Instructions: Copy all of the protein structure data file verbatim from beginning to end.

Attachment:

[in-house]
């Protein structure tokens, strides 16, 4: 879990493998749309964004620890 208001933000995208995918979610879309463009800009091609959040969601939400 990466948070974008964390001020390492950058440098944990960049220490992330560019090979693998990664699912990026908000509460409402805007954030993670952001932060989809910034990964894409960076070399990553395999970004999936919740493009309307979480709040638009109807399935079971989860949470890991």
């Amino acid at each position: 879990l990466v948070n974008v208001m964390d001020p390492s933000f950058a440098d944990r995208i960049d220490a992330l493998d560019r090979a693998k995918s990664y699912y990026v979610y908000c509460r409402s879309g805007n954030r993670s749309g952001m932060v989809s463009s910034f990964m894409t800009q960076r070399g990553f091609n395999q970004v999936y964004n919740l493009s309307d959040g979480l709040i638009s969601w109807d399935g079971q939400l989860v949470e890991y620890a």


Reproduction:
[in-house]
């Protein structure tokens, strides 16, 4: 879990493998749309964004620890 208001933000995208995918979610879309463009800009091609959040969601939400 990466948070974008964390001020390492950058440098944990960049220490992330560019090979693998990664699912990026908000509460409402805007954030993670952001932060989809910034990964894409960076070399990553395999970004999936919740493009309307979480709040638009109807399935079971989860949470890991």
């Amino acid at each position: 879990l990466v948070n974008v208001m964390d001020p390492s933000f950058a440098d944990r995208i960049d220490a992330l493998d560019r090979a693998k995918s990664y699912y990026v979610y908000c509460r409402s879309g805007n954030r993670s749309g952001m932060v989809s463009s910034f990964m894409t800009q960076r070399g990553f091609n395999q970004v999936y964004n919740l493009s309307d959040g979480l709040i638009s969601w109807d399935g079971q939400l989860v949470e890991y620890a």